The development of the visuospatial sketchpad has received less attention than the phonological loop. One task used to study it assesses immediate memory for a sequence of spatial locations and is known as Corsi Blocks. The apparatus consists of a set of identical cubes arranged irregularly on a flat horizontal board. On each trial the experimenter touches a random subset of the blocks one at a time and the participant's task is to recall the sequence of locations by pointing. Span is assessed in the normal way by increasing the number of blocks touched until accurate recall is no longer possible. Neuropsychological evidence indicates a double dissociation between Corsi Blocks span and auditory-verbal memory span, consistent with the idea that they reflect different subsystems (De Renzi & Nichelli, 1975). Other evidence is consistent with this interpretation. For example, order of report has a large effect on digit span, such that backward span is lower than forward span, but there is no effect of order of report on Corsi span (Isaacs & Vargha-Khadem, 1989). Another type of evidence is the absence of correlations between individual differences in digit span and Corsi span, as shown in a recent study of 5- and 8-year-olds by Pickering, Gathercole, and Peaker (1998). However, as regards developmental change, Corsi span increases at about the same rate as digit span (Isaacs & Vargha-Khadem, 1989). This similarity is not inconsistent with the hypothesis that the two tasks tap different systems. However, it does suggest that a common factor is involved in developmental change. One proponent of such a view is Kail (1988), who found parallel developmental profiles for speed of processing in a range of tasks and interpreted them in terms of a common, global mechanism.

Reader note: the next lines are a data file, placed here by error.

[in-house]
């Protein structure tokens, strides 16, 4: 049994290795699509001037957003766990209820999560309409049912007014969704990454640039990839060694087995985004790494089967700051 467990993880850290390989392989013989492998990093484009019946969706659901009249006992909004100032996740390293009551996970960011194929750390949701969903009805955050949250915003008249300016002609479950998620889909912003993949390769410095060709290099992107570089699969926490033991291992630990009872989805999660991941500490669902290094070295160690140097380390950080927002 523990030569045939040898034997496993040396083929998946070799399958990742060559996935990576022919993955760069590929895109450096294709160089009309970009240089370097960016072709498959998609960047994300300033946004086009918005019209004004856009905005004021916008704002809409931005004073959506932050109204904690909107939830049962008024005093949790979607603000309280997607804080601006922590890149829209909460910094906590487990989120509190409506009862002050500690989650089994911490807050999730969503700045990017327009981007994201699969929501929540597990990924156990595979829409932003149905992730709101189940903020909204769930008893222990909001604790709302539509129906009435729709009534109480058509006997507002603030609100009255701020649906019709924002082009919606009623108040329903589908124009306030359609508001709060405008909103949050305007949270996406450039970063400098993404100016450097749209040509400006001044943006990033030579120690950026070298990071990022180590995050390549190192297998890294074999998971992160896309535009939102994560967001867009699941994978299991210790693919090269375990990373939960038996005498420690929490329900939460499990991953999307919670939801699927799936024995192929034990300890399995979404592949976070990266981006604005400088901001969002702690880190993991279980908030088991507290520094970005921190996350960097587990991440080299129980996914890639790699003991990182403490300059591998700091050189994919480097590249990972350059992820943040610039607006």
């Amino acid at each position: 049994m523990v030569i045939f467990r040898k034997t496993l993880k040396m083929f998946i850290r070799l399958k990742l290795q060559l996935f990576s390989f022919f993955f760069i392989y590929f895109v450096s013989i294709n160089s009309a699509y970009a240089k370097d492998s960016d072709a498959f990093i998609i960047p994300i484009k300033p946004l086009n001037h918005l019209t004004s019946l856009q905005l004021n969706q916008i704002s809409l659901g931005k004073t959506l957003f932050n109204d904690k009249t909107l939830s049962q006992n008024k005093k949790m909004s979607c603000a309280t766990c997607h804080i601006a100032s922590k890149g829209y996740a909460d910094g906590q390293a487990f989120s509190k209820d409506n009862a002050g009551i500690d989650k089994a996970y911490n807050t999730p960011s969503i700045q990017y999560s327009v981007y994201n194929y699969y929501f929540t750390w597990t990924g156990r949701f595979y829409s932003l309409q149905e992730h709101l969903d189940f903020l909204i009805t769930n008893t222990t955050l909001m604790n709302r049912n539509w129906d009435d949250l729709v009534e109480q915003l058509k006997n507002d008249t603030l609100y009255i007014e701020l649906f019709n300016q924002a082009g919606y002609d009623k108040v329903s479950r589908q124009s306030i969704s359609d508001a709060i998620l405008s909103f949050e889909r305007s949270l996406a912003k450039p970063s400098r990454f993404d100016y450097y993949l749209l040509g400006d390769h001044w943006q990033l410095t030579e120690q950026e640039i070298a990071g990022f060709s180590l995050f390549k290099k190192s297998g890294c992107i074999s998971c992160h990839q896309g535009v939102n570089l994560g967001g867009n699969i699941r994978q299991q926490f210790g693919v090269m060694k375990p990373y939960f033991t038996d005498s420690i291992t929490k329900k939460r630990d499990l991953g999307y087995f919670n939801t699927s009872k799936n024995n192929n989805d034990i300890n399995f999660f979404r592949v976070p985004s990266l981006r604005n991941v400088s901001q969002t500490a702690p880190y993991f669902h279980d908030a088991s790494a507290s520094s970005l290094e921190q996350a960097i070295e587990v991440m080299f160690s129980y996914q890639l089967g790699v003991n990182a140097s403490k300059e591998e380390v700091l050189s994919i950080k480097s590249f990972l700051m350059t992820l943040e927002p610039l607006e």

Another task used to study the development of the visuospatial sketchpad is immediate memory for sequences of pictorial stimuli. Pictures are interesting because they can be encoded visually and verbally. In adults, immediate memory for a series of pictured items is sensitive to word length and phonemic similarity of their names and is disrupted by articulatory suppression (Schiano & Watkins, 1981). This indicates a tendency to recode pictures verbally, using the phonological loop. However, in a similar task Hitch, Halliday, and Littler (1993) found no effect of word length of picture names in 4-year-olds. The word-length effect for pictures emerged progressively with age and became equivalent to its counterpart for verbal materials by age 11. The same developmental pattern was found for effects of phonemic similarity of picture names